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The Chess Variant Pages

The Piececlopedia is intended as a scholarly reference concerning the history and naming conventions of pieces used in Chess variants. But it is not a set of standards concerning what you must call pieces in newly invented games.

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David Cannon wrote on 2003-04-18 UTCExcellent ★★★★★
The movement of the Cannon is one of three significant differences between
Xiangqi (Chinese Chess) and Changgi (Korean Chess) [the other differences
concern the Elephant and the design of the board - Changgi has no river).

The Koreans have somewhat simplified the movement of the Cannon.  Unlike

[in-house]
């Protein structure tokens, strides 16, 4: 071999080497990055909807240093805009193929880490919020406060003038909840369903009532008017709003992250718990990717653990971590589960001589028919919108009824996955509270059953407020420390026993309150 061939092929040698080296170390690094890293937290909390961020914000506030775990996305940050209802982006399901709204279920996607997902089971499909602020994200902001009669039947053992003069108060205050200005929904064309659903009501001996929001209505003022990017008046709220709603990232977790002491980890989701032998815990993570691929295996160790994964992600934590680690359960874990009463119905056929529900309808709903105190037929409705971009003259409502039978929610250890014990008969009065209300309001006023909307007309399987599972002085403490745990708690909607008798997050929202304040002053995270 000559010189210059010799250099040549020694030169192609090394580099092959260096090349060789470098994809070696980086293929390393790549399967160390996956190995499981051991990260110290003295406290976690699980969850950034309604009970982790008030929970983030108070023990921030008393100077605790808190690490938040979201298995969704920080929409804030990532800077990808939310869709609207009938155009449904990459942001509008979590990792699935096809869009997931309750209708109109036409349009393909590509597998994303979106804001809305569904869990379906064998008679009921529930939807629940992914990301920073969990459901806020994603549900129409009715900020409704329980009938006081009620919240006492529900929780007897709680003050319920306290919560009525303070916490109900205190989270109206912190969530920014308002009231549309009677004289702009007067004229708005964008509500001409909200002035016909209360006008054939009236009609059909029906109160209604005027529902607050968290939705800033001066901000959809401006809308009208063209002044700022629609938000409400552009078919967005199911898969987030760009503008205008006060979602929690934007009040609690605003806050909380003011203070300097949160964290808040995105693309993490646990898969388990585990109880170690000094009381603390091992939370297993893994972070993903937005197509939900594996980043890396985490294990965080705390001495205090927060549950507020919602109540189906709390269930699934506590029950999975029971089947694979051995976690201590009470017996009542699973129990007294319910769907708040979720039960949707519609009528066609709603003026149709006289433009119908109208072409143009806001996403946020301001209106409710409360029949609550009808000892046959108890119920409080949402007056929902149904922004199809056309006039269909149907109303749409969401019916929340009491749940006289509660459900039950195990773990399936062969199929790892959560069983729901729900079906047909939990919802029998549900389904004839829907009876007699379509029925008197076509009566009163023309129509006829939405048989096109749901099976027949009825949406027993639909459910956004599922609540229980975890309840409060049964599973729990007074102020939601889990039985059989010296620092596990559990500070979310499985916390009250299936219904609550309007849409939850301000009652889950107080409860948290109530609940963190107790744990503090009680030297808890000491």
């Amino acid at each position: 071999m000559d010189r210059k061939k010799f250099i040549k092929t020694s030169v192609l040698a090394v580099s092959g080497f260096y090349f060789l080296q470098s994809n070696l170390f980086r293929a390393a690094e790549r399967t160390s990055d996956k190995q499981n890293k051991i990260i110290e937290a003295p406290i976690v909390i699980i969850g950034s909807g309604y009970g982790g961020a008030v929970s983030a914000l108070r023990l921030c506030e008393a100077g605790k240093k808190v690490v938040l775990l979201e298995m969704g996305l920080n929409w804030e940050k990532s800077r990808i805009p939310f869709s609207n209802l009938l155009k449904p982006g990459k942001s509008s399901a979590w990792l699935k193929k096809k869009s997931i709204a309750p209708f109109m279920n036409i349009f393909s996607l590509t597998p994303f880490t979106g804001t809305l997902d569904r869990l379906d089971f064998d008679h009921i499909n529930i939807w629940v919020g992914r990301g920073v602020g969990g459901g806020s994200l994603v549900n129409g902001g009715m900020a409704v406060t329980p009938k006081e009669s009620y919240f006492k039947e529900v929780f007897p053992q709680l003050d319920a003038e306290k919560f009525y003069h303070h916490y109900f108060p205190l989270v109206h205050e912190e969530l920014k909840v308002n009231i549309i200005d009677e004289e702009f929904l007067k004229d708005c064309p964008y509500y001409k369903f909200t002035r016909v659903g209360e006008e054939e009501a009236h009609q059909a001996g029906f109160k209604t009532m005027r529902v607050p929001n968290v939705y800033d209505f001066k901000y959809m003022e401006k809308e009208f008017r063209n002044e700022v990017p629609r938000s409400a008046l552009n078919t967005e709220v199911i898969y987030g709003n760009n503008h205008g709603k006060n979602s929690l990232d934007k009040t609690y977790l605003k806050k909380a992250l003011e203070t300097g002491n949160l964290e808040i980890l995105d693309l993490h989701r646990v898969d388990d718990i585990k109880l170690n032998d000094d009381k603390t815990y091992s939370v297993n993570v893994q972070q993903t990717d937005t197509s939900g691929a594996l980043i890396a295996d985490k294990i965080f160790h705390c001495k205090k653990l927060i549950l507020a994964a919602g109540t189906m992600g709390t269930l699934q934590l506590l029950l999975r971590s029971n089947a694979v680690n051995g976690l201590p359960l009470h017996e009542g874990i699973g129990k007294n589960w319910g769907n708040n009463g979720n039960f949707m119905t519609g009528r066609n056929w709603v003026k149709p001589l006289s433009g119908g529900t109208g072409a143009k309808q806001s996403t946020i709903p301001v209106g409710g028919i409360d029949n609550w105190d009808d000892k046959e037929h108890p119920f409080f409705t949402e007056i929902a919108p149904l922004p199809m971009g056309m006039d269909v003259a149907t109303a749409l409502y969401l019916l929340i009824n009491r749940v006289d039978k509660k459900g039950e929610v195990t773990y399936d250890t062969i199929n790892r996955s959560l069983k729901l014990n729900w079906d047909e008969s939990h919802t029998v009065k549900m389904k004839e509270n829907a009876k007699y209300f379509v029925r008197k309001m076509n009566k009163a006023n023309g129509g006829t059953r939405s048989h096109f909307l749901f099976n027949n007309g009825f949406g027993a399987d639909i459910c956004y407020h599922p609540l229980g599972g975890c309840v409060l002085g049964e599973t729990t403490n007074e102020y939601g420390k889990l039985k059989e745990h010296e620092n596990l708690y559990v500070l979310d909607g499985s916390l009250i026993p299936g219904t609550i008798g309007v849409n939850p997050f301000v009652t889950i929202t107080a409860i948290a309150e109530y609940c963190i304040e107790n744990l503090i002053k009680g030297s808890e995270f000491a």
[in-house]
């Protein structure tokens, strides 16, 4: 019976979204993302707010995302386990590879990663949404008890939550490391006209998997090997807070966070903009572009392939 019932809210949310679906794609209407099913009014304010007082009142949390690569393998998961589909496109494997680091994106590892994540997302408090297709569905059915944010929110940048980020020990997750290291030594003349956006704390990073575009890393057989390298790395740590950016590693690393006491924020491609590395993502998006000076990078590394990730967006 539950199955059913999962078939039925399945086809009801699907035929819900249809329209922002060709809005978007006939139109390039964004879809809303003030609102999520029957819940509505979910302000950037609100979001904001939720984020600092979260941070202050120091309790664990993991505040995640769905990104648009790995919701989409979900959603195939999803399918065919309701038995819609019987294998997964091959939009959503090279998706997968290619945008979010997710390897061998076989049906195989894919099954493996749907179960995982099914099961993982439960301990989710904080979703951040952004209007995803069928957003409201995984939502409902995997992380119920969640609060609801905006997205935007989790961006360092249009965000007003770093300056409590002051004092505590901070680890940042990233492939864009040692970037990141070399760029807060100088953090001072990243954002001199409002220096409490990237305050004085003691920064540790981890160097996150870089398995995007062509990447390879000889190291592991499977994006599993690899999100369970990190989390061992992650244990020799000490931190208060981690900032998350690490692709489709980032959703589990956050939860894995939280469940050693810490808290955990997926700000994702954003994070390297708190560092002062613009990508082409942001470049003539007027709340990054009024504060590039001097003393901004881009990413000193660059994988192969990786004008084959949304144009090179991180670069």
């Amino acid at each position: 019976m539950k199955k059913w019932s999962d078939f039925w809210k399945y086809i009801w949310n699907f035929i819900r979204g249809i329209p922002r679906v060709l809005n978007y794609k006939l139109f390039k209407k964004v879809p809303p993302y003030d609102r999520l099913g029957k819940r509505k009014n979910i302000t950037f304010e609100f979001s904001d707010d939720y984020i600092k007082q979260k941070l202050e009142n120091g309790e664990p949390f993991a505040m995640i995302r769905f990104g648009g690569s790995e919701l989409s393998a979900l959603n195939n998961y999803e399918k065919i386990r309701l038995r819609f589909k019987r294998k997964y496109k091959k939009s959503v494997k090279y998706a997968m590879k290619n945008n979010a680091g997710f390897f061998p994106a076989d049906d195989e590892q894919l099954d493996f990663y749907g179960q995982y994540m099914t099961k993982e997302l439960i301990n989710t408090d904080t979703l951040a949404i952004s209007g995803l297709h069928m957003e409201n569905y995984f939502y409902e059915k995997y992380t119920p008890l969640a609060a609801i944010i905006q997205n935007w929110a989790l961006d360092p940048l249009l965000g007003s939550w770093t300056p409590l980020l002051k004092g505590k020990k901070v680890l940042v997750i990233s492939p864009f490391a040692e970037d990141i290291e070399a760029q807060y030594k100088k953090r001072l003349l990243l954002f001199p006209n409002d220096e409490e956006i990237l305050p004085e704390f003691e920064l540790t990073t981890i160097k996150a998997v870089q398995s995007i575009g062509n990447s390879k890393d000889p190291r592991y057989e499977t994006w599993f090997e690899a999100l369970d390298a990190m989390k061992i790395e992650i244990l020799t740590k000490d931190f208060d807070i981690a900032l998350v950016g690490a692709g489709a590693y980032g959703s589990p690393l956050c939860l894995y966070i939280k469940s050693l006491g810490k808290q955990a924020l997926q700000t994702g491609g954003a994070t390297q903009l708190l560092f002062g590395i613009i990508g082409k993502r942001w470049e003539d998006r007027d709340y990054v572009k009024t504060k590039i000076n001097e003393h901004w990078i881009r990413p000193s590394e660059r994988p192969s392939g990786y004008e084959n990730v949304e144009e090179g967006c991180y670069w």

its Chinese cousin, the Korean cannon moves as it captures : it cannot
move at all without flying over a 'screen' piece.

The effect of all this is that the Korean cannon tends to be an immensely
powerful piece in the early and mid-stages of the game, equal or superior
to the CHA (rook), but practically useless in the endgame, when there are
few pieces left to leap over.  Part of the strategy of Changgi is knowing
just when to exchange the Cannon for another piece.

Another distinctively Korean feature of the Cannon is that, unlike its
Chinese counterpart, it cannot capture an enemy cannon, or leap over a
fellow-cannon, friend or foe.  Shades of blood brothers?

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